behaviours of adolescent boys aged 11 to 18.
Mental Health and Wellbeing
If you think that you or someone you know has a mental health issue, there are several ways that you can seek advice, information and referral for general and mental health issues.
If you are feeling overwhelmed, depressed, anxious, or suicidal it is important to know there is help out there. Whether you are in a crisis,
looking for someone to talk to or seeking advice about mental illness there is help available.
There are a range of mental health support services that are available 24 hours a day, seven days a week. These services can provide treatment, information, tools, and
advice on how to deal with a range of mental health issues.
You should also be able to access mental health services through your local GP.
In an emergency call 000
Prevention of Violence Against Women
A team effort : Preventing Violence Against Women through Sport evidence guide.
Our Watch and RMIT University have developed an evidence guide to help sporting organisations play an effective role in preventing violence against women. This guide outlines ten key elements of an effective approach.
Download A team effort : Preventing Violence Against Women through Sport evidence guide. here
Watch the 3 minute video here: Violence against women: Sport can help change the story – Female Narration – YouTube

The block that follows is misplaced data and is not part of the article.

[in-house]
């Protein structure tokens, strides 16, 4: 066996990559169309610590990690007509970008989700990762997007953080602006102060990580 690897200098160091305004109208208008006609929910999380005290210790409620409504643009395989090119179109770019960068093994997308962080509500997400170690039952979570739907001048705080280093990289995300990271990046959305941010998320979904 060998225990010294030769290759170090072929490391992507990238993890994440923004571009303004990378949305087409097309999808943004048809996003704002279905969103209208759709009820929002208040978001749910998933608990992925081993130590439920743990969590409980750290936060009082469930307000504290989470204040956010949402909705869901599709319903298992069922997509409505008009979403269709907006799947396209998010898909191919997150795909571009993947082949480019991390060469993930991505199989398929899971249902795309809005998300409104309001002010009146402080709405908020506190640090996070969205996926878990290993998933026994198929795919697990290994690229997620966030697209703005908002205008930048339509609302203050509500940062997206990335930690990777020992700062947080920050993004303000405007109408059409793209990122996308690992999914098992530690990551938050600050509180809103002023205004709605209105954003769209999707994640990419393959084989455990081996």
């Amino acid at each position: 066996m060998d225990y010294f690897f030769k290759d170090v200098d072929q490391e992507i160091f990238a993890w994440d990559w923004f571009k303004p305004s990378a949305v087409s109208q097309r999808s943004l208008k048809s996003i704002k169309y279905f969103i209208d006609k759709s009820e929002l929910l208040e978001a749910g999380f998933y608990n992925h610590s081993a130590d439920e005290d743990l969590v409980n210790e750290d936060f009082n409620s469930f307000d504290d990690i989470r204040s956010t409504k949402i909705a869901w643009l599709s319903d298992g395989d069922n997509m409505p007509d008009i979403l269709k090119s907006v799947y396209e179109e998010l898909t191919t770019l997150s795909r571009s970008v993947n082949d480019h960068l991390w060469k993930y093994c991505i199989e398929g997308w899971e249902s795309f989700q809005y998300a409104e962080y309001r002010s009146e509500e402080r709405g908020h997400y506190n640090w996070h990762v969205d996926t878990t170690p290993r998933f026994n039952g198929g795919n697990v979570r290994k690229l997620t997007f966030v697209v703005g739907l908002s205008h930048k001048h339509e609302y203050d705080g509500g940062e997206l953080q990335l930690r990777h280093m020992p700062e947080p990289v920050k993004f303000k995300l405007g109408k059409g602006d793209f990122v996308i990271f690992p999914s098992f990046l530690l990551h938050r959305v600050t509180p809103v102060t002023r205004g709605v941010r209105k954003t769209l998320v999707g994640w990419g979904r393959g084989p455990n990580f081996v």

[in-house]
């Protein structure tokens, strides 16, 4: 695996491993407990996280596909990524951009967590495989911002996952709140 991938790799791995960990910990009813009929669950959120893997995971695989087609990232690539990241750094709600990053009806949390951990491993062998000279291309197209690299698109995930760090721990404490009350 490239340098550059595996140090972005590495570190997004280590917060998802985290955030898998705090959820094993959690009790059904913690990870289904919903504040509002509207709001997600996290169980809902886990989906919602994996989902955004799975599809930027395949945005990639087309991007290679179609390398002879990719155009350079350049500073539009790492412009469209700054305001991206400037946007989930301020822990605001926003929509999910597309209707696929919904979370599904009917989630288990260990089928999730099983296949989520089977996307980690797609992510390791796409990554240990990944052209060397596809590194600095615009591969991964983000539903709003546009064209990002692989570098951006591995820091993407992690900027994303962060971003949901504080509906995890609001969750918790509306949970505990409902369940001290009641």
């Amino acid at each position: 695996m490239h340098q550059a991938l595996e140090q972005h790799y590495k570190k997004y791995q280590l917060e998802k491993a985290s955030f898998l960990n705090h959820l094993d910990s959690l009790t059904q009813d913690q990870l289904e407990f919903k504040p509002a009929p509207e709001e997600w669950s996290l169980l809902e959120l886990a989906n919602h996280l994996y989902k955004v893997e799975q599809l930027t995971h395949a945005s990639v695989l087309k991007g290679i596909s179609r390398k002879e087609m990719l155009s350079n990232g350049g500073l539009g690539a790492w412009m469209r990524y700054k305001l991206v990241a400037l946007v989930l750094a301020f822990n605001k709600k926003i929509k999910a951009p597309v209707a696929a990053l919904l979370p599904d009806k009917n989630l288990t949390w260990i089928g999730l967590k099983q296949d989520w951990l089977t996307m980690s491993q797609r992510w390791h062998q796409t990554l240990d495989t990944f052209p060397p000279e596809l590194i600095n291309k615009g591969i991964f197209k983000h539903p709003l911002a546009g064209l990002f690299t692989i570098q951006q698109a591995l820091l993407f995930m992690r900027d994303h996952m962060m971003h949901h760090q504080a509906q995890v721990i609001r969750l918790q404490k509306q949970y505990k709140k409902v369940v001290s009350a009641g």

Guidelines for Preventing Violence Against Women: Taking Action Through Community Sport
The Victorian Government’s Guidelines for Preventing Violence Against Women—Taking Action Through Community Sport acknowledge the enormous capacity local sporting clubs have to influence positive behaviours and attitudes around gender equality, respectful relationships and the prevention of gender-based violence.
They include a range of practical tools, strategies, and advice to support state sporting associations, regional sports assemblies, local councils, women’s health services and community health organisations to develop projects that meet the unique needs of the communities they serve.
There are numerous case studies throughout the Guidelines that tell the story of how community sports can be equal, respectful and safe, and contribute to the prevention of violence against women.
How to Prevent violence against women by challenging gender stereotypes?
Attitude Matters: The National Community Attitudes towards Violence against Women Survey (NCAS)
NCAS is a periodic, representative survey of the Australian population that is conducted every four years. The survey benchmarks the community’s understanding and attitudes regarding violence against women and gender inequality and how these change over time. Poor understanding and problematic attitudes regarding violence against women at the population level reflect a culture that allows this violence to perpetuate.
This NCAS evidence informs policy and programs aimed at prevention of violence against women.
City of Whittlesea